HVRSD BOE approves budget, raises spending

The Hopewell Valley Regional School District board voted unanimously to approve a $90.1 million budget for the 2022-23 school year, a 2.1% increase from the current year’s budget.

The school board cited rising costs of energy and fuel, special education and transportation for increases in the budget. The District is also implementing new curriculum initiatives mandated by the State. 

“We wanted to maintain the existing programs and services — not take anything away,” said Robert Colavita, school business administrator and board secretary. He noted that Central High School is one of the state’s few remaining comprehensive high schools — offering both academic learning paths and vocational options. 

The budget also sets aside funding for possible COVID-related expenses in the fall, including contact tracing, and includes a reserve of about $270,000 for unforeseen circumstances.

“We try to develop a budget that prepares us for an uncertain future,” Colavita said. “As of right now, we are in an uncertain future.”

Most of the additional money required by the district will come from an increase in the District’s fund balance and additional state aid. The district anticipates receiving an additional $1.1 million from the State next school year. 

Changes to tax revenue are slight, with some Hopewell Township and Pennington receiving a slight tax decrease and Hopewell Borough seeing a 1-cent increase that amounts to $57 for a home priced at $475,000.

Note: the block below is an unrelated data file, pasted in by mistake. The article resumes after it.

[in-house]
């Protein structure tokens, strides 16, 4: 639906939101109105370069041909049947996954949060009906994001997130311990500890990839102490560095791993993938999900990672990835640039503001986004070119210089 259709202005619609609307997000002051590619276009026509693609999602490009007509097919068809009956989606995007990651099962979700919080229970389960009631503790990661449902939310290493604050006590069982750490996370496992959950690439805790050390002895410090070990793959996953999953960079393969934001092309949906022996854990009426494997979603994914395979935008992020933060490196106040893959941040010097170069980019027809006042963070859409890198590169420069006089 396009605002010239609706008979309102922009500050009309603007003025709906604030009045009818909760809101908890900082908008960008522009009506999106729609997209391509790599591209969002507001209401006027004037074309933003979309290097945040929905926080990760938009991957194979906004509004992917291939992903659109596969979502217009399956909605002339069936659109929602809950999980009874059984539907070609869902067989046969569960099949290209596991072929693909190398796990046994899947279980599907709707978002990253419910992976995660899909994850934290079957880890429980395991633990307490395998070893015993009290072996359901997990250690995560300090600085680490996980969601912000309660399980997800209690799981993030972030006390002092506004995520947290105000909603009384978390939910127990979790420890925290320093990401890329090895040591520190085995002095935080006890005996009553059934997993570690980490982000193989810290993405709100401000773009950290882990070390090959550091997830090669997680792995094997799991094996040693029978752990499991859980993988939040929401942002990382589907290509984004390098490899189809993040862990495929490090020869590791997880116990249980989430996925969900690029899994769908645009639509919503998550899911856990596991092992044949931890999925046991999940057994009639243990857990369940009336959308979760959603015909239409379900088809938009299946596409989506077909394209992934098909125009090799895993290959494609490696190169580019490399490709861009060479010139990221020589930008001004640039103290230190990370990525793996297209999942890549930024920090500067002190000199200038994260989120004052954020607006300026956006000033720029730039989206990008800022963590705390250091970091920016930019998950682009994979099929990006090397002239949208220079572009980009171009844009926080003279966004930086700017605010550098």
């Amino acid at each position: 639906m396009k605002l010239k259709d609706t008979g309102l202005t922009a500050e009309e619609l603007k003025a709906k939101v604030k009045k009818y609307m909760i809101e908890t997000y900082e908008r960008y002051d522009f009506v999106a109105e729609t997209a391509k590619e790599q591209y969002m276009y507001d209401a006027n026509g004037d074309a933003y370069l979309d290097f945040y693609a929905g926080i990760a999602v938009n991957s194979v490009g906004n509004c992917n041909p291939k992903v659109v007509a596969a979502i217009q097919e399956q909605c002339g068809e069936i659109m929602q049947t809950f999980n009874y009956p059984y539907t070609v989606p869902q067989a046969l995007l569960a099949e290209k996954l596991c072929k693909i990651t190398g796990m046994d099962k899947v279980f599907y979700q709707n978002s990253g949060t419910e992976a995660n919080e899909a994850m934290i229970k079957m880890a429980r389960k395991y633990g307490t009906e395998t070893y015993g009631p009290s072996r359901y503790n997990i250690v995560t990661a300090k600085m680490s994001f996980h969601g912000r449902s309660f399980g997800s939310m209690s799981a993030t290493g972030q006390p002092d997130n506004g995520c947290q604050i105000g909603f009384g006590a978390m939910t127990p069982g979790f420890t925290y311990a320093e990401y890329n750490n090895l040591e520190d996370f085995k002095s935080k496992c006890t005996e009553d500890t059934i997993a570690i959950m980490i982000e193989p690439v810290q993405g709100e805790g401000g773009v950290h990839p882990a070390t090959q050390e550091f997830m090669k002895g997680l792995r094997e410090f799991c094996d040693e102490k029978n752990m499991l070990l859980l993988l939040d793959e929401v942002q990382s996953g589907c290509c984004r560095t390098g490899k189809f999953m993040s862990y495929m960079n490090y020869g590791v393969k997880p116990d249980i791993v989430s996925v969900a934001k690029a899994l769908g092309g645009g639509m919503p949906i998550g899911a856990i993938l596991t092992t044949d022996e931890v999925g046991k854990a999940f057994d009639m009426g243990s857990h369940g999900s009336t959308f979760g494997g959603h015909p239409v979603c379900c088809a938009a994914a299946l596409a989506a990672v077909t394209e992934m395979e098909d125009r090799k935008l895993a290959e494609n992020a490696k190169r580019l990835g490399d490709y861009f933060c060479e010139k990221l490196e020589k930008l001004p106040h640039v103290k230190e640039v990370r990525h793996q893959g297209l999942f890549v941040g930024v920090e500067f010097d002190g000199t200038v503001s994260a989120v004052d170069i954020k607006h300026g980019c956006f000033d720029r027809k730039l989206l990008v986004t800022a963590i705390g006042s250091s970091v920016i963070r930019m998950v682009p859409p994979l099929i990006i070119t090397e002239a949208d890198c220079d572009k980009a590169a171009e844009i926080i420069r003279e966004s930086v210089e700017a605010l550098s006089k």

Capital improvement projects — including the replacement of the Central High School turf field in summer 2023 and the replacement of boilers at several facilities — will come out of the district’s capital reserve of $2.5 million.

Colavita noted in his presentation that enrollment in the District increased for the first time in a decade this school year, signaling a growing student body that may require additional resources in years to come.

The District also honored its Teachers of the Year and several support staff professionals at the April board meeting. 

Public comments centered on concerns about updated state sexual education guidelines being rolled out this fall. Superintendent Rosetta Treece assured parents that all sexual education programs offered by the District will continue to be optional and parents will be alerted before they begin.

As in the February board meeting, a resident raised a question about the tax implications of a planned development in Hopewell Township under the state’s PILOT (payment in lieu of taxes) program. The board had said they would look into it, and Colavita said meetings with the township have been reassuring.

“The bottom line is the District will continue to receive the money that it needs to get from the Township,” Colavita said.

Two Central High School students also discussed a climate action proposal they have shared with the board, which Dr. Treece praised and said the board may take up with the creation of a subcommittee. 

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